Hiring the wrong one can doom your event before it even starts.
Communicating to attendees in multiple languages can be tricky. This brief guide will make hiring a translator a little easier.
Translators mainly translate into their native language.
A translator needs to have intimate knowledge of the language they are translating into. For this reason, the best translations will be those produced by native speakers. Words are meant to make you feel something, take action, and inform. The writer needs to be able to use nuance, tone and idioms, to name just a few things, to make sure they get the balance right and create a sharp text fitting the client’s brief.
Translators specialize in particular sectors, so they are experts in that particular field e.g., health & safety, medical or legal.
Most of the time it’s because if they translate some text in a field they are unfamiliar with, they just don’t translate it in the right way: they don’t use the right vocabulary for the industry and can’t explain the process properly. This is why translators specialize. They can translate content about their chosen sector with confidence, knowing someone from the industry will know exactly what they’re talking about. You can’t be an expert in everything can you? Translators are continuously honing their skills, from reading up on the subject to immersing themselves in their chosen field.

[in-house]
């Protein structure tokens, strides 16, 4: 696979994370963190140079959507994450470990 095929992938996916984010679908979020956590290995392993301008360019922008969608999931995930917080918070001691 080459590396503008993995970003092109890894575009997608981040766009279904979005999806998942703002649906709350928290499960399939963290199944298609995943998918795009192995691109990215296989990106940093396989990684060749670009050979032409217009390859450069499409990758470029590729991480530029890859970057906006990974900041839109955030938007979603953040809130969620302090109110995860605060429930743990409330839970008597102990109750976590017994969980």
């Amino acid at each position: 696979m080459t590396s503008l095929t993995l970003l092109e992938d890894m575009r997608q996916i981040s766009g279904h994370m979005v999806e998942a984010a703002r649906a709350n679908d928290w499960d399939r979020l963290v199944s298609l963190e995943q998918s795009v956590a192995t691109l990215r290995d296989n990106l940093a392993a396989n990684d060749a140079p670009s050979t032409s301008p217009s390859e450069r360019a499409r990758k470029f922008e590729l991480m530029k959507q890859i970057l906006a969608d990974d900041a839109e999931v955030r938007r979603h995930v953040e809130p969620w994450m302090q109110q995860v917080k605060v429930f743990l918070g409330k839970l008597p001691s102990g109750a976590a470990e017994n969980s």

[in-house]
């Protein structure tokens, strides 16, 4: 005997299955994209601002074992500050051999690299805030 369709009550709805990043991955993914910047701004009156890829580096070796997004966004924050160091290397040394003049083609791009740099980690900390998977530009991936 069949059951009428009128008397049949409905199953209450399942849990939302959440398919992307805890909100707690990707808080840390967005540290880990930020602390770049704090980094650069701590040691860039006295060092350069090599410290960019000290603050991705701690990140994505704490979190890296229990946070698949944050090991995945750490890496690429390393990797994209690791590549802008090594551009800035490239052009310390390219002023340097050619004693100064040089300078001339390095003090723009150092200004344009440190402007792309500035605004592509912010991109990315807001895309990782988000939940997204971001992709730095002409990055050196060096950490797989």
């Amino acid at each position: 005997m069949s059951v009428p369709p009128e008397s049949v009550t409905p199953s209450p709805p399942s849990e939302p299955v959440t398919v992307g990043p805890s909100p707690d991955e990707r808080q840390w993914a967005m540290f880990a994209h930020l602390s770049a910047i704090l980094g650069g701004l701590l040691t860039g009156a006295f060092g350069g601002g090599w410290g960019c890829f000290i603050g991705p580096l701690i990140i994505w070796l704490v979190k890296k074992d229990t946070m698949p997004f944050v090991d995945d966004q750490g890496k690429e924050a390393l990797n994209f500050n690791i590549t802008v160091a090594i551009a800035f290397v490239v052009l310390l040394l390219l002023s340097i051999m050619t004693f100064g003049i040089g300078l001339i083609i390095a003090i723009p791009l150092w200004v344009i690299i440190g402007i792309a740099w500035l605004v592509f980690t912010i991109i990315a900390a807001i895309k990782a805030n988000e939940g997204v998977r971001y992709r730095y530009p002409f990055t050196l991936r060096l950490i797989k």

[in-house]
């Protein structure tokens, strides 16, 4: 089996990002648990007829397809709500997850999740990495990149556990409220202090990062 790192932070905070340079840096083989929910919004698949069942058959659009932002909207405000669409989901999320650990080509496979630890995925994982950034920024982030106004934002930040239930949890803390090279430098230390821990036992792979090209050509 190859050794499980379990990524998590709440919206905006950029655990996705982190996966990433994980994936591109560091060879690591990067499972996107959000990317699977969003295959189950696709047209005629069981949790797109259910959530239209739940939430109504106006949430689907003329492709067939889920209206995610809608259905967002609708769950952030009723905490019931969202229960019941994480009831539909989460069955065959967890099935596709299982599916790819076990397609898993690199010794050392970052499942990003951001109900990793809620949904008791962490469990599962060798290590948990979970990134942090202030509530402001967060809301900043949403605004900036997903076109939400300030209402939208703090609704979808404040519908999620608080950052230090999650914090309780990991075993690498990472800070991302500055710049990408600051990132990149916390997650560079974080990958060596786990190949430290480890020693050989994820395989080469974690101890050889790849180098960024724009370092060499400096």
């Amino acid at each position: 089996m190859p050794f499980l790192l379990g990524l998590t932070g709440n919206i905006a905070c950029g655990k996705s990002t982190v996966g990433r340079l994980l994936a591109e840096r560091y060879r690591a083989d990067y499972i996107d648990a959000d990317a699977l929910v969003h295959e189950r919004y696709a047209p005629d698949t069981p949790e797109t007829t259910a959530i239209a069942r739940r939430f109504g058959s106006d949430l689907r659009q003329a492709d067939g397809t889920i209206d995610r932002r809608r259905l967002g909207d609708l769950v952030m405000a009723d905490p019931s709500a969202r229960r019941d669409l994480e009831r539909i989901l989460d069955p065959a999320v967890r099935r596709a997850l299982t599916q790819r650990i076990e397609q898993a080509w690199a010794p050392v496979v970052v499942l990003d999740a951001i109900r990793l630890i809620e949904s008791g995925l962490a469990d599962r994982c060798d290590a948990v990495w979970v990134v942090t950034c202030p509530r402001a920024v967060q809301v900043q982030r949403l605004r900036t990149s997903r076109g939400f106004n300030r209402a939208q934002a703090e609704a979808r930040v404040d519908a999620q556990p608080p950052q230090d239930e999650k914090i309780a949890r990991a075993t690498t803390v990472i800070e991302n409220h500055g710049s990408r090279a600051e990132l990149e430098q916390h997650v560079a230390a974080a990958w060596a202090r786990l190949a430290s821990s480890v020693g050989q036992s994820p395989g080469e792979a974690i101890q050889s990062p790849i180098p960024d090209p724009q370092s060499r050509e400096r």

There is a difference between ‘translator’ and ‘interpreter’.
They’re not the same. An interpreter deals with the spoken word, so translates orally. They’re those impressive people you see at conferences switching from one language to another, in the blink of an eye, like it’s nothing. A translator deals with the written word, not the spoken word. “I found that people outside the event industry didn’t know our terminology, which meant that translations I received as an organizer were unfit for purpose more often than not,” said Julia Danmeri, founder of TranslateAble.